Then when bringing home your new dog, bring your CURRENT dogs to a NEUTRAL place - such a park, playground or a neighbors yard! Introduce them there. Dogs are MUCh more agressive, protective and "worried" at home. In a neutral place they do not have anything they feel the need to protect, nor need to exhibit signs of jealousy or protectiveness. Throw a ball, let them play together and then take them home TOGETHER. This is a major aid in introducing a new dog to your home!

    Since Miranda and Justice are already mildly annoyed with each other one of the things you can do is completely DISCOURAGE their behavior. YOU are the pack leader and as such, whenever Justice expresses hostility (OR when the puppy is being annoying to the older dog) you need to step in and reprimand them. Snap at them sharply with your voice and stare them down until they look away. They should look away and want to wander away from you. Let them know that any time they express themselves in this manner, the "lead dog" will not be happy about it.

    Also, the WORST punishment you can provide to a dog is to isolate it away from the pack. If Justice is growling and being negative for no reason (i.e. the puppy was not bothering him at all and was minding her own business) then you should take him and put him in a room where he can hear you, but not join you. Leave him for 15 minutes and repeat whenever he expresses any hostility (and you are right, it is not macho, it IS aggression). Likewise, the puppy - if he is annoying the older dog, stealing from his bowl, etc, do not tolerate it. Verbally reprimand him. ..and isolate if the behavior is particularly rude.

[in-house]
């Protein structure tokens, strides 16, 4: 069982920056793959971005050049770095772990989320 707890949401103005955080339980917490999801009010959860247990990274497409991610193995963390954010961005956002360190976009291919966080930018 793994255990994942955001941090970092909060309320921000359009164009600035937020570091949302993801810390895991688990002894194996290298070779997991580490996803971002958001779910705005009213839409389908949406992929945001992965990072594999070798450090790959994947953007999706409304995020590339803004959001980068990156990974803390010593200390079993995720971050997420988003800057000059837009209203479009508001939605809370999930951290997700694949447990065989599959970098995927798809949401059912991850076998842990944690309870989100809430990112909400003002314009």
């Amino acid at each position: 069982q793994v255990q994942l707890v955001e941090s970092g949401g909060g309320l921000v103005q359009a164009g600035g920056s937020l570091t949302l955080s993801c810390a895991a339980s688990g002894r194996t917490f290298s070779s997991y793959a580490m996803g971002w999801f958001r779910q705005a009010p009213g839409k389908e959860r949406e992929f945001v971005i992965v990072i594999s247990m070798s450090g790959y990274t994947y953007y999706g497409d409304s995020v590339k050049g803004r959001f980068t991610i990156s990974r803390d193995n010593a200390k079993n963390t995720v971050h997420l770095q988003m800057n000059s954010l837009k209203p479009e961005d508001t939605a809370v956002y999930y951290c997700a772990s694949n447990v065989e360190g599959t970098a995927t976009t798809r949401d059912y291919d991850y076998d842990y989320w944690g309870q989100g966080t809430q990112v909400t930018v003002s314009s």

Once they have decided between themselves who is alpha (and unfortunately, as much as you might want to you can not pick this, they really need to decide for themselves) you can also treat that dog as alpha to the other one. I.E. pet that one first when you come home, feed that one first etc. If the dalmatian winds up being alpha and you pet or feed the other one first, YOU will be causing the problems between them, so be sure to watch for alpha signs and follow through once it has been determined.

    Keep us posted!!!

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  • Helping the first dog to get along with the new puppy?

    We just got a beautiful full blooded dalmation (she even has papers) but Justice our 8 month old rottie is not so sure about her. Justice gets very protective and in an attack stance (my hubby tries saying she just wants to play but he is just in denial. Justice's hair on the back of her neck and above her tail (stub) sticks straight up and she has even barked a few times, she makes me kinda nervous...! Although the dalmation definitely holds her own...when Justice gets near her acting crazy the little baby (we named her Miranda, we figure that fits well with starts growling and barking so it is good that she hold her own...because our cat that holds his own never gets messed with by Justice but the other one that doesn't protect himself gets messed with all the time!
    How can I introduce them a little more gently? If anyone has any help or suggestions you can offer please let me know!